I decided to figure out something different. I used baking soda for the deodorizer and cornstarch for the anti-moisture. I’d mix them together in equal parts. They were still messy, but worked. After a bit of research I found that coconut oil, used as a binder, was perfect. My first mixture was equal parts of just baking soda and coconut oil, because that was my toothpaste! (That is another story!) It was a little rough, so adding cornstarch smoothed it out. After tons of experimenting, I reduced the baking soda.

More recently I found people sharing recipes on Pinterest and Facebook for making their own deodorants. I had already been doing this for quite a while, so I checked out some of the recipes and then I tweaked mine a little bit. More research brought me to arrowroot. (I like arrowroot for a thickener in cooking much better than cornstarch.)Arrowroot is a starchy thickener, a white powder-like material. Its main purpose is to thicken sauces, but does the same in the deodorant. Arrowroot has also been know to draw out toxins and impurities.

So here is my recipe:

1/4 cup of baking soda                          

1/3 cup of solid coconut oil                          

1/4 cup arrowroot powder                            

1/8 cup cornstarch

You can add essential oils if you like.

Mix the arrowroot, baking soda and corn starch together. I warmed the coconut oil up a little bit so it’s liquid and then add it to the dry ingredients and use a pastry blender or a fork to mix it together. Some people find it easier to put it in a mixer or blender, but I don’t like to clean up a blender so I don’t use one. Be sure to use virgin unrefined coconut oil. Experiment with the amounts until you’re happy with them, because nothing is set in stone. I keep mine in a jelly jar or other glass jar with a lid. Use a wooden tongue depressor or similar to scoop it out. You only need a pea- sized amount. A hint: do not rub it in; that is where the irritation from the soda comes in. Let it melt and smooth it around gently. I find, since I keep my house cold, it is too solid some days. Set the jar near heat for a bit to soften it. The coconut oil melts at 85 F, so just hold it in your hand. I hope you find this helpful and good luck with your deodorant making.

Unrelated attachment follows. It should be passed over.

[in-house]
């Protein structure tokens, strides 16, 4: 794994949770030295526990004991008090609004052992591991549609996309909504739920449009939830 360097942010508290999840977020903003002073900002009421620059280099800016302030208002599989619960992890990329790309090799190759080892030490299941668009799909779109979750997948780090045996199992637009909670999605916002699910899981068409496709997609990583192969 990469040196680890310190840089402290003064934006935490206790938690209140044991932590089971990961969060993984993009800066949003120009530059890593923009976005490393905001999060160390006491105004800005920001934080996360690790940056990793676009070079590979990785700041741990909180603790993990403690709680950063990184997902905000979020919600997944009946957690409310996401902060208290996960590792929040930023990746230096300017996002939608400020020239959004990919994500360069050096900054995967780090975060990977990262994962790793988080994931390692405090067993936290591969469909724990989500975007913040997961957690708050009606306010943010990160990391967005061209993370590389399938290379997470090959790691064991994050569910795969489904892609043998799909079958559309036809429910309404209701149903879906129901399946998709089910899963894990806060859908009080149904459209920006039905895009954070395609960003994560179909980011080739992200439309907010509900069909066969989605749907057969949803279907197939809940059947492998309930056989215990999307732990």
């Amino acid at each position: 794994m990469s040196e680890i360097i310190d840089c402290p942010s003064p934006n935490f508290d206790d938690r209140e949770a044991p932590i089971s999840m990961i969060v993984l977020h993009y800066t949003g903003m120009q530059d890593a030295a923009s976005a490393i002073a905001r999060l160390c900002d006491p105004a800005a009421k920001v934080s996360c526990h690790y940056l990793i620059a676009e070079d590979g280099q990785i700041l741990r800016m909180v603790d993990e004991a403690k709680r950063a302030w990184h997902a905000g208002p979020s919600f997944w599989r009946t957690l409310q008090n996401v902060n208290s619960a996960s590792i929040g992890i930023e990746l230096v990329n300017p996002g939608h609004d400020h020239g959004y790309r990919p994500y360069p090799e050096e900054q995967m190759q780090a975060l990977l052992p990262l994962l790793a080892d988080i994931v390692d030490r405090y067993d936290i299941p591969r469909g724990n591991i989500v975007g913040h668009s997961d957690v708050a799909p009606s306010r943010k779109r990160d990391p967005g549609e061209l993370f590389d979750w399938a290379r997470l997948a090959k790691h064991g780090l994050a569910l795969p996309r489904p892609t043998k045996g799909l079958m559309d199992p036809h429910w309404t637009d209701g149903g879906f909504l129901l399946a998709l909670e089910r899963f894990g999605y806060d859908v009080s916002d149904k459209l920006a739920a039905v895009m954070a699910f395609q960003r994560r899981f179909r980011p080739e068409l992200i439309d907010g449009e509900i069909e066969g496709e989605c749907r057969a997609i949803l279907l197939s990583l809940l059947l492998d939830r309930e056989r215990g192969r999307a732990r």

Next time: Laundry Detergents

Make Your Own Deodorant - Guest Post

Yup, you read that right!  Today longtime follower, Diane Hosier shares her acumen for making her own health and beauty products. Here she is:

Hello, Diane here.

My daughter calls me Hippiegranola. After years of abusing the environment and my body, I have turned to using more natural things.From homemade cough remedies, toothpaste, deodorants, to laundry detergent, I try to be as chemically free as possible. I recycle, reuse, and reuse again. I put up food, canning, freezing, pickling and dehydrating. I’m here to tell you a bit about that and share some thoughts and recipes.

My first is deodorant. Ever since I was a little girl, I had sensitive skin. I suffered from psoriasis and eczema. The old-fashioned remedy for this was lanolin--fresh lanolin from sheep skin. I remember my mother smearing it all over the affected parts of my body, inside my elbows and on the back of my knees. It was nasty, it was smelly, it was just plain gross.